Joe Biden talks a lot about restoring America’s standing in the world. But the truth is that if he now has the chance to reshape America’s relationships for a new era, it’s because Donald Trump has already done the awkward stuff. The question is: can Biden and his team swallow their collective pride and build on Trump’s legacy, or will vanity and partisanship send the American Atlas tumbling to his knees?
Trump won the 2016 election by forcing the difficult questions on to the national agenda.
At the end of October, just before I started as HM Chief Inspector of Prisons, the inspectorate and Ofsted visited Rainsbrook Secure Training Centre near Rugby. Rainsbrook was built by the Blair government to house the increasing numbers of children imprisoned as a result of policing targets and tough-on-crime policies and it was one of four centres contracted out to private providers. The great hope was that these better-funded centres would provide a more humane alternative to Young Offender Institutions.
It may be time for Father Christmas to look for a new home, before the Russians kick him out. ‘This is our Arctic,’ declared the Russian explorer Artur Chilingarov when he went to the North Pole in 2003. Four years later, another Russian expedition, again led by Chilingarov, planted a titanium flag on the seabed 2.5 miles below the Pole. It was a symbolic gesture of a geopolitical ambition. The jingoistic Chilingarov proclaimed: ‘Our task is to remind the world that Russia is a great Arctic and scientific power.
It was one of those forgettably historic moments at the United Nations. The year was 2015, the UN’s 70th anniversary, and China’s President Xi Jinping was in New York, speaking in person to the UN General Assembly. In festive spirit, Xi announced that China would set up a $1 billion trust fund to be dispersed over ten years to ‘support the UN’s work’ and ‘contribute more to world peace and development’.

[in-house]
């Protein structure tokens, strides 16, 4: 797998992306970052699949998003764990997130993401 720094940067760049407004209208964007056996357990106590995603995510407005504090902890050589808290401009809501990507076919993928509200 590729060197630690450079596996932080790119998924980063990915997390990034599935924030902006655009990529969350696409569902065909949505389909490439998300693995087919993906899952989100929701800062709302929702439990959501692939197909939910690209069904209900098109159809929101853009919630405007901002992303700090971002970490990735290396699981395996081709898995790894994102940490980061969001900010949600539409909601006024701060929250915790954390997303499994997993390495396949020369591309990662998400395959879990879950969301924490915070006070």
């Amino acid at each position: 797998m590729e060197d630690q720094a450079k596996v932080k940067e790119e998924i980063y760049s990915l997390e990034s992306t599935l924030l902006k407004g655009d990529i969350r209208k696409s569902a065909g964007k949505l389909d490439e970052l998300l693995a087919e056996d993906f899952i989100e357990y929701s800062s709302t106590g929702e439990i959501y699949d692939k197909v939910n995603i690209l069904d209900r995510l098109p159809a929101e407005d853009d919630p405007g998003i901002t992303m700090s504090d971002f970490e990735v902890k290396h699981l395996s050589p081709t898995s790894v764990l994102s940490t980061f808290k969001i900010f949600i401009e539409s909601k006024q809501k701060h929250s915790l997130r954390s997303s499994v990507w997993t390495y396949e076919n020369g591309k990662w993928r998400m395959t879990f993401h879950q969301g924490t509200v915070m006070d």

So began the Peace and Development Trust Fund, one of China’s more insidious projects to co-opt the UN, its logo and its global networks.
Belle Delphine lives in a mock Tudor house in a gated community in Hove. It’s necrotic, and soothing. You could be anywhere, and this is apt. Belle lives on the internet, where she entertains her subscribers, who pay $35 a month through the website OnlyFans. She is 21, and she grew up on the internet. ‘It raised me,’ she says.
I watch one of her films before we meet. It shows her dressed as a Disney princess in a long pink wig and small clothes.
A friend of mine went for a walk in the Cotswolds last weekend with his wife. At around four o’clock, tired but happy, they fetched up at a country pub. ‘You’ll have to eat a substantial meal,’ said the landlady, crossly. ‘But it’s four o’clock,’ said my friend. ‘We’re not hungry.’ The landlady tutted and showed him a long and expensive menu. My friend and his wife turned around and walked out of the pub.
This, I think we can safely say, represents one end of the Tier 2 pub spectrum.
Our heavily laden taxi turned off the main highway from Tirana and started to negotiate the rough, one-track road. The road wound its way around the edges of the mountains until we reached the ruins of Spaç prison, once a slave labour camp in the communist era of Albania. Two three-storey buildings housed the large cells where 54 men at a time had lived and slept. They were required to work gruelling shifts, filling metal wagons with copper ore and pushing the along uneven rails, some of which were under water.
As darkness falls, a group of mainly middle-aged men set up traps of various shapes and sizes — some sophisticated and expensive-looking, others more Heath Robinson-like — in gardens and fields across the country. These are moth enthusiasts: a largely unknown and, by their very nature, unseen group of hobbyists. They are mostly fanatical birdwatchers too, and from backgrounds that include journalism, the civil service, the Royal Mail and the NHS.